<p>US soldiers of the <a href="/narrative/7807">4th Armored Division</a> survey the dead at <a href="/narrative/7757">Ohrdruf</a>, a subcamp of the <a href="/narrative/3956">Buchenwald</a> concentration camp. Germany, April 1945.</p>

Ohrdruf

The Ohrdruf camp was a subcamp of the Buchenwald concentration camp, and the first Nazi camp liberated by US troops. The year 2020 marked the 75th anniversary of the liberation of concentration camps by US forces and the end of Nazi tyranny in Europe.

The Ohrdruf camp was created in November 1944 near the town of Gotha, Germany. Initially an independent site under the SS Main Economic and Administrative Office (SS-WVHA), it eventually became a sub-camp of Buchenwald. Ohrdruf supplied forced labor in the form of concentration camp prisoners for railway construction leading to a proposed communications center. Due to the rapid advance of US forces, the communications center was, however, never completed.

In late March 1945, the camp had a prisoner population of over 10,000 prisoners. In early April, the SS evacuated almost all the prisoners on death marches to Buchenwald. The SS guards killed many of the remaining prisoners who were too ill to walk to the railcars.

In early April 1945, units of the US 602nd Tank Destroyers’ Battalion, the 4th Armored Division, and 89th Infantry Division, entered the camp. When American soldiers entered the camp, they discovered the decomposing remains of hundreds of murdered prisoners, some covered with lime and others partially incinerated. They also encountered the camp’s surviving prisoners, starving, emaciated, and in need of medical attention. 

US soldiers view the bodies of prisoners in Ohrdruf

The ghastly nature of their discovery led General Dwight D. Eisenhower, Supreme Commander of the Allied Forces in Europe, to visit the camp on April 12, with Generals George S. Patton and Omar Bradley. After his visit, Eisenhower cabled General George C. Marshall, the head of the Joint Chiefs of Staff in Washington, describing his trip to Ohrdruf:

. . .the most interesting—although horrible—sight that I encountered during the trip was a visit to a German internment camp near Gotha. The things I saw beggar description. While I was touring the camp I encountered three men who had been inmates and by one ruse or another had made their escape. I interviewed them through an interpreter. The visual evidence and the verbal testimony of starvation, cruelty and bestiality were so overpowering as to leave me a bit sick. In one room, where they were piled up twenty or thirty naked men, killed by starvation, George Patton would not even enter. He said that he would get sick if he did so. I made the visit deliberately, in order to be in a position to give first-hand evidence of these things if ever, in the future, there develops a tendency to charge these allegations merely to “propaganda.”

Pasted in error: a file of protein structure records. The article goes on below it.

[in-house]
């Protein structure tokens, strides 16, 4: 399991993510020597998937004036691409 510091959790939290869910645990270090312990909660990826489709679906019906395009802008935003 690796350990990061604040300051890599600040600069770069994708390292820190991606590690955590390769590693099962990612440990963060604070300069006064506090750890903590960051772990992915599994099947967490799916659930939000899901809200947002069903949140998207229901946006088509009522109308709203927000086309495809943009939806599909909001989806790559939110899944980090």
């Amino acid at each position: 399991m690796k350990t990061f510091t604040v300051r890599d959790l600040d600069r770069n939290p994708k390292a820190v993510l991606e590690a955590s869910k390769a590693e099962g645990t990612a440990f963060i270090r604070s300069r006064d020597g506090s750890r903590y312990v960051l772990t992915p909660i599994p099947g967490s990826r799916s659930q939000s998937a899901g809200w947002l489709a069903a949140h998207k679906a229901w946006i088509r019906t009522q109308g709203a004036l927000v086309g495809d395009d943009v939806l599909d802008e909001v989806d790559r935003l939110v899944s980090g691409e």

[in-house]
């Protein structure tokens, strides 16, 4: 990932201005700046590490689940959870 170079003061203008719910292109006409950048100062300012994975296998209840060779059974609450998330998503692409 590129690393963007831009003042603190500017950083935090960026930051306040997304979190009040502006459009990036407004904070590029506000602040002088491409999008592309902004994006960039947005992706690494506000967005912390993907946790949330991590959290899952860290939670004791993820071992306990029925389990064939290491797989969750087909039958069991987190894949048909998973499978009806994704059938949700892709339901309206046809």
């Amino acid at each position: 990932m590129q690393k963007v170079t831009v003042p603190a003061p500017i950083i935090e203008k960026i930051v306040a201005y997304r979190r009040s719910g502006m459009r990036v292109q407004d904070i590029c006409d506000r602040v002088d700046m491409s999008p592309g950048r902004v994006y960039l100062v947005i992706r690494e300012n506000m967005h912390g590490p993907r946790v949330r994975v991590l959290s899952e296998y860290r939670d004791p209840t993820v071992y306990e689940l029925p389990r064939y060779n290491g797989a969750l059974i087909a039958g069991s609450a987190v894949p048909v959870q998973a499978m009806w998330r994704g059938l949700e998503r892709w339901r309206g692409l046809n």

Seeing the Nazi crimes committed at Ohrdruf made a powerful impact on Eisenhower, and he wanted the world to know what happened in the concentration camps. On April 19, 1945, he again cabled Marshall with a request to bring members of Congress and journalists to the newly liberated camps so that they could bring the horrible truth about Nazi atrocities to the American public. He wrote:

We continue to uncover German concentration camps for political prisoners in which conditions of indescribable horror prevail. I have visited one of these myself and I assure you that whatever has been printed on them to date has been understatement. If you could see any advantage in asking about a dozen leaders of Congress and a dozen prominent editors to make a short visit to this theater in a couple of C-54's, I will arrange to have them conducted to one of these places where the evidence of bestiality and cruelty is so overpowering as to leave no doubt in their minds about the normal practices of the Germans in these camps. I am hopeful that some British individuals in similar categories will visit the northern area to witness similar evidence of atrocity.

That same day, Marshall received permission from the Secretary of War, Henry Lewis Stimson, and President Harry S. Truman for these delegations to visit the liberated camps.

Ohrdruf made a powerful impression on General George S. Patton as well. He described it as “one of the most appalling sights that I have ever seen.” He recounted in his diary that

In a shed . . . was a pile of about 40 completely naked human bodies in the last stages of emaciation. These bodies were lightly sprinkled with lime, not for the purposes of destroying them, but for the purpose of removing the stench.

When the shed was full—I presume its capacity to be about 200, the bodies were taken to a pit a mile from the camp where they were buried. The inmates claimed that 3,000 men, who had been either shot in the head or who had died of starvation, had been so buried since the 1st of January.

When we began to approach with our troops, the Germans thought it expedient to remove the evidence of their crime. Therefore, they had some of the slaves exhume the bodies and place them on a mammoth griddle composed of 60-centimeter railway tracks laid on brick foundations. They poured pitch on the bodies and then built a fire of pinewood and coal under them. They were not very successful in their operations because there was a pile of human bones, skulls, charred torsos on or under the griddle which must have accounted for many hundreds.

The discovery of the Ohrdruf camp opened the eyes of many US soldiers to the horrors perpetrated by the Nazis during the Holocaust.

Frank Hamburger describes the Ohrdruf camp

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